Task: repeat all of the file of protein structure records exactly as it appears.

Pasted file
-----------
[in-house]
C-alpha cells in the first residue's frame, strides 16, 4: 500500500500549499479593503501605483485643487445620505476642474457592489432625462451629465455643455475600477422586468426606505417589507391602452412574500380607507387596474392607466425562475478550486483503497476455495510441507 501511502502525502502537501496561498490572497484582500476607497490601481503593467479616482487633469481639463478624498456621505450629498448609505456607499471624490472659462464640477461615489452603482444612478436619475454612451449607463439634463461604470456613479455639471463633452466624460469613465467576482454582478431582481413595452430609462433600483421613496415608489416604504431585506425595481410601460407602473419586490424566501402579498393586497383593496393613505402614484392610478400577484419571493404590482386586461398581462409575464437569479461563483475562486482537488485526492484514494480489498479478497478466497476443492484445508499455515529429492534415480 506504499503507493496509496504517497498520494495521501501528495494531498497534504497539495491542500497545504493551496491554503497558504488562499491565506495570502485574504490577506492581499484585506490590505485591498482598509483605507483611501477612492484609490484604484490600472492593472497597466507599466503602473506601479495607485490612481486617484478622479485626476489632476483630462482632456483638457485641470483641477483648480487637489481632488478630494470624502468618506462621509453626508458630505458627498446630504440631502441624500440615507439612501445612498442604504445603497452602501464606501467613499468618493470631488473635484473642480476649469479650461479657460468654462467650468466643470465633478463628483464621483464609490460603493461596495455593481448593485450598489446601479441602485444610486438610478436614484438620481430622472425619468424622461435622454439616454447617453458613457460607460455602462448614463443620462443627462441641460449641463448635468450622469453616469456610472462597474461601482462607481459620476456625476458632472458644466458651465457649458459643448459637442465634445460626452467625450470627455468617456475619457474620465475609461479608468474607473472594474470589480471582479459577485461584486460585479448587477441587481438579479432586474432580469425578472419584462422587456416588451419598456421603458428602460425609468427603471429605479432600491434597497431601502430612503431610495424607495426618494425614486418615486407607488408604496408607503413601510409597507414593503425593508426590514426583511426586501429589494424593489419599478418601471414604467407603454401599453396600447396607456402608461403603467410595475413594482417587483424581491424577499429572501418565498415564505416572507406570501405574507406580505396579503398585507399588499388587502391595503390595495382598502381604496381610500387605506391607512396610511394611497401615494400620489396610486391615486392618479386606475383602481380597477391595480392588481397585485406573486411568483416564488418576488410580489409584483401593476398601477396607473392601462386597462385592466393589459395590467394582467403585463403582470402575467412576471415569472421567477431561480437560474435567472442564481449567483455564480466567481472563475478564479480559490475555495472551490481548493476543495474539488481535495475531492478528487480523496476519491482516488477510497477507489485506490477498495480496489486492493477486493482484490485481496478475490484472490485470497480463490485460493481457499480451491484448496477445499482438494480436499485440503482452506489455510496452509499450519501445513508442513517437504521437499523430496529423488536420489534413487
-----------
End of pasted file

[in-house]
C-alpha cells in the first residue's frame, strides 16, 4: 500500500500549499479593503501605483485643487445620505476642474457592489432625462451629465455643455475600477422586468426606505417589507391602452412574500380607507387596474392607466425562475478550486483503497476455495510441507 501511502502525502502537501496561498490572497484582500476607497490601481503593467479616482487633469481639463478624498456621505450629498448609505456607499471624490472659462464640477461615489452603482444612478436619475454612451449607463439634463461604470456613479455639471463633452466624460469613465467576482454582478431582481413595452430609462433600483421613496415608489416604504431585506425595481410601460407602473419586490424566501402579498393586497383593496393613505402614484392610478400577484419571493404590482386586461398581462409575464437569479461563483475562486482537488485526492484514494480489498479478497478466497476443492484445508499455515529429492534415480 506504499503507493496509496504517497498520494495521501501528495494531498497534504497539495491542500497545504493551496491554503497558504488562499491565506495570502485574504490577506492581499484585506490590505485591498482598509483605507483611501477612492484609490484604484490600472492593472497597466507599466503602473506601479495607485490612481486617484478622479485626476489632476483630462482632456483638457485641470483641477483648480487637489481632488478630494470624502468618506462621509453626508458630505458627498446630504440631502441624500440615507439612501445612498442604504445603497452602501464606501467613499468618493470631488473635484473642480476649469479650461479657460468654462467650468466643470465633478463628483464621483464609490460603493461596495455593481448593485450598489446601479441602485444610486438610478436614484438620481430622472425619468424622461435622454439616454447617453458613457460607460455602462448614463443620462443627462441641460449641463448635468450622469453616469456610472462597474461601482462607481459620476456625476458632472458644466458651465457649458459643448459637442465634445460626452467625450470627455468617456475619457474620465475609461479608468474607473472594474470589480471582479459577485461584486460585479448587477441587481438579479432586474432580469425578472419584462422587456416588451419598456421603458428602460425609468427603471429605479432600491434597497431601502430612503431610495424607495426618494425614486418615486407607488408604496408607503413601510409597507414593503425593508426590514426583511426586501429589494424593489419599478418601471414604467407603454401599453396600447396607456402608461403603467410595475413594482417587483424581491424577499429572501418565498415564505416572507406570501405574507406580505396579503398585507399588499388587502391595503390595495382598502381604496381610500387605506391607512396610511394611497401615494400620489396610486391615486392618479386606475383602481380597477391595480392588481397585485406573486411568483416564488418576488410580489409584483401593476398601477396607473392601462386597462385592466393589459395590467394582467403585463403582470402575467412576471415569472421567477431561480437560474435567472442564481449567483455564480466567481472563475478564479480559490475555495472551490481548493476543495474539488481535495475531492478528487480523496476519491482516488477510497477507489485506490477498495480496489486492493477486493482484490485481496478475490484472490485470497480463490485460493481457499480451491484448496477445499482438494480436499485440503482452506489455510496452509499450519501445513508442513517437504521437499523430496529423488536420489534413487